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April, 2003

“Subject To Contract”

We have received some interesting Insurance questions from our friend and Colleague,
Mr. Uzo Aghaegbuna, Legal Adviser of Citizens International Bank. We also received some inquiry from a Client on what the legal effect of the term “Subject to Contract”, meant under Nigerian Law.

In summary, we would answer the Insurance questions first and then treat the one on “subject to contract”.

Insurance: Questions arising from Newsletter on Insurance

Question 1:
Does liability arise where only part premium payment was paid, whether or not the instalmental payment was agreed to between the Insurer and the Insured or between the Broker and the Insured?

This is dependent on the terms of the contract policy. In practice, Insurance companies insist on the payment of the premium in advance. However, with the slow run in the Nigerian economy, and to sustain their clientele, Insurance companies accommodate instalmental or part payment of premiums. In the event of a loss, the practice is to make a pro-rata basis payment in order to meet the justice of the situation and maintain client loyalty.

A Broker does not have a contractual right to commit his principal, the Insurance Company, to terms of a policy different from that that the Insurance Company has imposed. Also, the practice of Insurance Brokers collecting Insurance premiums and not remitting to the Insurance companies could lead to numerous litigation and loss for the Insured because of the age long rule of ‘no premium, no cover'.

Question 2:
Can an Insured, whose car is comprehensively insured, insist, in the case of a loss, on a new car rather than repairs been effected on the old car, which the Insurer and the Loss Adjuster may insist on?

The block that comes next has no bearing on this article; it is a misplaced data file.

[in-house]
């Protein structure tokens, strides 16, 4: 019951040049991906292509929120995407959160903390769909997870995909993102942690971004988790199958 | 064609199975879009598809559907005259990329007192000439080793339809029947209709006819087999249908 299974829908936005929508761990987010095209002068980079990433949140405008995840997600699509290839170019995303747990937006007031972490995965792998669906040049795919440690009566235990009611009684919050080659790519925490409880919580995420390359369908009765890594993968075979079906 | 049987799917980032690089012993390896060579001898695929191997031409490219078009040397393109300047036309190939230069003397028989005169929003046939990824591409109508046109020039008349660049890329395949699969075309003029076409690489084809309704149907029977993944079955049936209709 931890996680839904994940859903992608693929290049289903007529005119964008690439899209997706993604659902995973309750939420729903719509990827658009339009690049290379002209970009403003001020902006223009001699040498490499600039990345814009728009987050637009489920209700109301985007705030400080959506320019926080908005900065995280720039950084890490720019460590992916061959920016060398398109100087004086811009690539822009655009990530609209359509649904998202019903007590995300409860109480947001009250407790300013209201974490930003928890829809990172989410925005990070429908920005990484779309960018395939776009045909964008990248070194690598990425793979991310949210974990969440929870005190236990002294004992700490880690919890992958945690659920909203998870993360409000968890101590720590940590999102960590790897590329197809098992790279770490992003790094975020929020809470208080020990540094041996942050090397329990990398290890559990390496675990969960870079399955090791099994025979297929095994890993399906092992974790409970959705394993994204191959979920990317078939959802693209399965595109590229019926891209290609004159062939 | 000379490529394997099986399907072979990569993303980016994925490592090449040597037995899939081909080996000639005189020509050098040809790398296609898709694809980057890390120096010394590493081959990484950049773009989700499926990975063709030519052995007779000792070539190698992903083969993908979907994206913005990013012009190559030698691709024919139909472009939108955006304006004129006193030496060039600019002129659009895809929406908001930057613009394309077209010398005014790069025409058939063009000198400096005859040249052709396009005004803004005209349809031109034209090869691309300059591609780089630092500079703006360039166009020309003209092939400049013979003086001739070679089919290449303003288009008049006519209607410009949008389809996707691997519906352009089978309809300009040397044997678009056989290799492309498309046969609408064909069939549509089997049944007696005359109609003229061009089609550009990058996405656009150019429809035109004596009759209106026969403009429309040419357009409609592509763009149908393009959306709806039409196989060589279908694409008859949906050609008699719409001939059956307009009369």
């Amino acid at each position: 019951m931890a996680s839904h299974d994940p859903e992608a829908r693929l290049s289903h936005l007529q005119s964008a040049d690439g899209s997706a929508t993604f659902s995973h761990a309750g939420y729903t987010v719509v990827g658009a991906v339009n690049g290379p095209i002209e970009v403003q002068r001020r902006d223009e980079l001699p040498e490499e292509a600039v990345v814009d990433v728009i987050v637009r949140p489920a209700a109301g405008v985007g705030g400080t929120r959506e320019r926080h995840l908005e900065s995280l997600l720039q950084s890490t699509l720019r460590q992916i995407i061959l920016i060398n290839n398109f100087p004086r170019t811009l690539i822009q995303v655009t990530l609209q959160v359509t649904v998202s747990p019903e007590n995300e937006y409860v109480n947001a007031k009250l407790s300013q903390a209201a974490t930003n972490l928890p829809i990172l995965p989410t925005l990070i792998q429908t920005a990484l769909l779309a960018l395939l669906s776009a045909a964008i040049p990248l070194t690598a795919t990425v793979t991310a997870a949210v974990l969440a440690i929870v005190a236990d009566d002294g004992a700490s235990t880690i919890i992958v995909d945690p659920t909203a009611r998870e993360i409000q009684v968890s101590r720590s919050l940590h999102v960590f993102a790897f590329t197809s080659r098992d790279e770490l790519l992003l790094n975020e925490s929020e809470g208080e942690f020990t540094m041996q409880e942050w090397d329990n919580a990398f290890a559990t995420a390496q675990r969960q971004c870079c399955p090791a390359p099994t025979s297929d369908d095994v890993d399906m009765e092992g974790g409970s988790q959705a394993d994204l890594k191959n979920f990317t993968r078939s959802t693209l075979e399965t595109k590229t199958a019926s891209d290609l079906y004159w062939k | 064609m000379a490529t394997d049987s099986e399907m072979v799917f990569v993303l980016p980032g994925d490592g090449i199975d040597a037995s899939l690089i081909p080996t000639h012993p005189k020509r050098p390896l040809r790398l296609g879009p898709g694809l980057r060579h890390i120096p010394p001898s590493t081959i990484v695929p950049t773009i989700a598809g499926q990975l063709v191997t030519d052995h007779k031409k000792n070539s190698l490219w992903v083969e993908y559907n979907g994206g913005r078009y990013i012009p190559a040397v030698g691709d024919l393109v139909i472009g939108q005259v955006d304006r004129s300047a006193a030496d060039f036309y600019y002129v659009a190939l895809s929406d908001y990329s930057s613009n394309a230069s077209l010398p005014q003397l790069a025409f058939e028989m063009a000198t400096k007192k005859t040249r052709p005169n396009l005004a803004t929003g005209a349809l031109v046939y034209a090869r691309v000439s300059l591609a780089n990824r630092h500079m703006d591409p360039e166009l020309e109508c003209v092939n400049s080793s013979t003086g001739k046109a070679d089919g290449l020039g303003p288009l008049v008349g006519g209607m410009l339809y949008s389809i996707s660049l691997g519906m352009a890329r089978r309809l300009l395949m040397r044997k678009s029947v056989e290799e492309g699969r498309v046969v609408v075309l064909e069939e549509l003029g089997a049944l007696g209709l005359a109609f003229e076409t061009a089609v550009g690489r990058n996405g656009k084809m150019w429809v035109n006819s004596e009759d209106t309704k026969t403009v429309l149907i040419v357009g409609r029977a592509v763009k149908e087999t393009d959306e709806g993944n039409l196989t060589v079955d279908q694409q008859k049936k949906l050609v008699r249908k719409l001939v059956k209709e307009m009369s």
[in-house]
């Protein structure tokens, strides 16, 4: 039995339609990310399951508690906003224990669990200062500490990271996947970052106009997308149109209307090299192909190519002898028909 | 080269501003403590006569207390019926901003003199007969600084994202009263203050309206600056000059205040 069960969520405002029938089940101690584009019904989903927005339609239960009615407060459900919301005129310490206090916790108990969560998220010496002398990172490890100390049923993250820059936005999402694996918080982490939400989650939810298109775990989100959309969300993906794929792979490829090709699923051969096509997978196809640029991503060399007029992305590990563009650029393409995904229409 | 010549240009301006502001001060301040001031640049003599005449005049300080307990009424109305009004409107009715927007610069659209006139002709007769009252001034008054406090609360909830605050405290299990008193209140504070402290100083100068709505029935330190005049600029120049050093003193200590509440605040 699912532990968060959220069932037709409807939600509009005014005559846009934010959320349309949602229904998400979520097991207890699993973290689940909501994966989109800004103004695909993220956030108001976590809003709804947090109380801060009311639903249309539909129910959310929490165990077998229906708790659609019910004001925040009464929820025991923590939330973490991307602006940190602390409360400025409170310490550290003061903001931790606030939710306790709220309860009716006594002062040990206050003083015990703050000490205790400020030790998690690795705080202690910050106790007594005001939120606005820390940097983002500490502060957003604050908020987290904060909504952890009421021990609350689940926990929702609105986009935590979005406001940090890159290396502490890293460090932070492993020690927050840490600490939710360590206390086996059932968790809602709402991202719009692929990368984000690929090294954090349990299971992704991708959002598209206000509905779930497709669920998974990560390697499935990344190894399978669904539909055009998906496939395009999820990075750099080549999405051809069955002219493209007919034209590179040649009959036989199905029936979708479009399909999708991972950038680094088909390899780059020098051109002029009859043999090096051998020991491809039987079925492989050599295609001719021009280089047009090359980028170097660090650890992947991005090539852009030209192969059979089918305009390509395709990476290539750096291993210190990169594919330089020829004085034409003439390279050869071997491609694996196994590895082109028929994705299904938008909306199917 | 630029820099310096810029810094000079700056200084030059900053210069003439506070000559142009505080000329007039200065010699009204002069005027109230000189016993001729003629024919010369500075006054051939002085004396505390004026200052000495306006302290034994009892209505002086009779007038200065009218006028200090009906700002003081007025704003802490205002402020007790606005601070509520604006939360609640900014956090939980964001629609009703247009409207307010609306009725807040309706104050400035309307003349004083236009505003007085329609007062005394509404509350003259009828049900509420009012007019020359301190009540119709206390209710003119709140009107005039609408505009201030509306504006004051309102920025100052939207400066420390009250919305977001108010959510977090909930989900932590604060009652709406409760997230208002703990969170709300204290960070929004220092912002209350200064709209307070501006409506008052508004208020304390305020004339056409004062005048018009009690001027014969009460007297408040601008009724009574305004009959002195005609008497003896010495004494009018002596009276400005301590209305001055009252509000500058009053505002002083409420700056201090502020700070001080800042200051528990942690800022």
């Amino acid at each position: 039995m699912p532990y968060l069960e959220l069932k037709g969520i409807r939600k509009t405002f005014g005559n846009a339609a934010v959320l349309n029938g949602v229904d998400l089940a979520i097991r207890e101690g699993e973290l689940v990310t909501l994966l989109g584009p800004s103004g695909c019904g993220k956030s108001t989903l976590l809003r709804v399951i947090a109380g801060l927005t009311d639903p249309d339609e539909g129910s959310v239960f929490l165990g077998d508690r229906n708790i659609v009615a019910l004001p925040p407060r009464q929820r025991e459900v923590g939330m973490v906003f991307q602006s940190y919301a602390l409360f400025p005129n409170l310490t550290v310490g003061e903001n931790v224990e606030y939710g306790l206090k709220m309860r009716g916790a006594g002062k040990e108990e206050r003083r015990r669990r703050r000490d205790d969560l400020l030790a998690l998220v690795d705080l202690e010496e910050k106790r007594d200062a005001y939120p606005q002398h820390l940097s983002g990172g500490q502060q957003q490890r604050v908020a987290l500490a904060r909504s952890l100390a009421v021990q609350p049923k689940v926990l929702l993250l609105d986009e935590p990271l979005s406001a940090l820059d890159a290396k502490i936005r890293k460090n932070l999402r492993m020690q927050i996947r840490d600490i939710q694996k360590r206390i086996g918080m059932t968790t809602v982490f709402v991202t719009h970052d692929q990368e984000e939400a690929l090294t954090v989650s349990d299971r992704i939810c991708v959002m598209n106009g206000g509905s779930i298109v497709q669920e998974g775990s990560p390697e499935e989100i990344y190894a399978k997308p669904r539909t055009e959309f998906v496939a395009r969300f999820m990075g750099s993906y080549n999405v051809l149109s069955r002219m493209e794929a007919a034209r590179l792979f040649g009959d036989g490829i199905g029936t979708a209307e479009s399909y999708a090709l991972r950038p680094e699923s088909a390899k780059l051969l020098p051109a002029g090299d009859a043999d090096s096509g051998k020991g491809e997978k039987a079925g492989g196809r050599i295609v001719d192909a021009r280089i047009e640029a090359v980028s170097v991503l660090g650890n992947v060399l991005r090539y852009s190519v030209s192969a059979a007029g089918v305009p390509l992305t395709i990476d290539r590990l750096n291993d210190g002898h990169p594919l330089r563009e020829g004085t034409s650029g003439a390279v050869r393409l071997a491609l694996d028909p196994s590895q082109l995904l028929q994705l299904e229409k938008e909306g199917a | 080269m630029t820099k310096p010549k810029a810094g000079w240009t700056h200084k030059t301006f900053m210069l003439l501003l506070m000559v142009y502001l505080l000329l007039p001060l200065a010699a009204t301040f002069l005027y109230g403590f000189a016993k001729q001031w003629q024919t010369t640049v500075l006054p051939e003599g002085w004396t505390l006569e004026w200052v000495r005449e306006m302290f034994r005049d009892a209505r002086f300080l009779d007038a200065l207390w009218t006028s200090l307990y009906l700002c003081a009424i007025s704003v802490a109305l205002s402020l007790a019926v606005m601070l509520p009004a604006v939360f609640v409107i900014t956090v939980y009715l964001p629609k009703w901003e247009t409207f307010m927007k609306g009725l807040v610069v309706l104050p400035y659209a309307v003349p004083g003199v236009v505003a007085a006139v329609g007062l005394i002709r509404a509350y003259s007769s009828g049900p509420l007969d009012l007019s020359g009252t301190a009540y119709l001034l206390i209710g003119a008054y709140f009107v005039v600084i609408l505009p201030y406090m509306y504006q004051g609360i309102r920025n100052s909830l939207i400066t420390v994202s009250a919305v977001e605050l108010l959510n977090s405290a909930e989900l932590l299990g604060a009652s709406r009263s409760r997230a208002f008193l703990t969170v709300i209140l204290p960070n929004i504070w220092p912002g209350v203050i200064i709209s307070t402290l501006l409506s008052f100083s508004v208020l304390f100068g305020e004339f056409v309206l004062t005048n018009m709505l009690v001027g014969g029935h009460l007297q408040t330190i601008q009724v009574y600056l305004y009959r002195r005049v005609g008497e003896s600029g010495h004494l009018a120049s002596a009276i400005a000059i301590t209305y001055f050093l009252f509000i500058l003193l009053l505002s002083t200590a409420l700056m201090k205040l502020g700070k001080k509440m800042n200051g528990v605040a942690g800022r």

Most Insurance policies usually give the Insurer the sole right of exercising the options of whether to repair the car or to pay cash to the Insured, or to assist in the purchase of another car.

In practice, we believe that these are matters that can always be negotiated especially where the Insured is a valued client of the Insurer.

Last word on Insurance

Rate cutting remains an unethical and wrong corporate behaviour. We hope that the current controversy on rate cutting, between some big Insurance companies and the Nigerian Insurance Association on this subject will be resolved soon in the best interest of the Insurance industry.

Agreements “Subject to Contract”

The use of the proviso, ‘Subject to Contract', in preliminary contract papers, continues to be on the increase. Sometimes, this term has been used in correspondence after the parties have agreed on the terms of the contract and payment/consideration is made.

In the case of International Textiles Industries v. Dr. Aderemi & 4 Ors [1999] 6 SC (Part 1) Page 1, the Appellant received a letter of offer from the 1 st to 4 th Respondents marked “Subject to Contract”. By various correspondence, (the Respondent's own correspondence, all marked “subject to contract”), the parties agreed on the terms of the contract and payment was made to the 1 st to the 4 th Respondents in furtherance of these terms and agreement.

The 1 st to the 4 th Respondents breached the contract by selling the property to the 5 th Respondent on the grounds that their negotiation papers were marked “subject to contract” and that the consent of the Governor of Lagos State was not obtained to the Lease in breach of the provisions of the Lands Use Act.

The Supreme Court held that the phrase, ‘subject to contract' seemed irrelevant and perhaps meaningless in Nigeria, unlike in the United Kingdom, unless it can be shown that the vendor or purchaser or both evinced as their intention a special formal contract to embody terms and conditions which go beyond the mere offer and acceptance implication.

We are of the opinion that it would have been an act of fraud if the Supreme Court had held otherwise because exhibit F in this case, confirmed the terms of the contract, exhibit G was the receipt of payment for 5 (five) years rent and the Appellant was already in possession of the property after expending a lot of money on carrying out improvements on the property.

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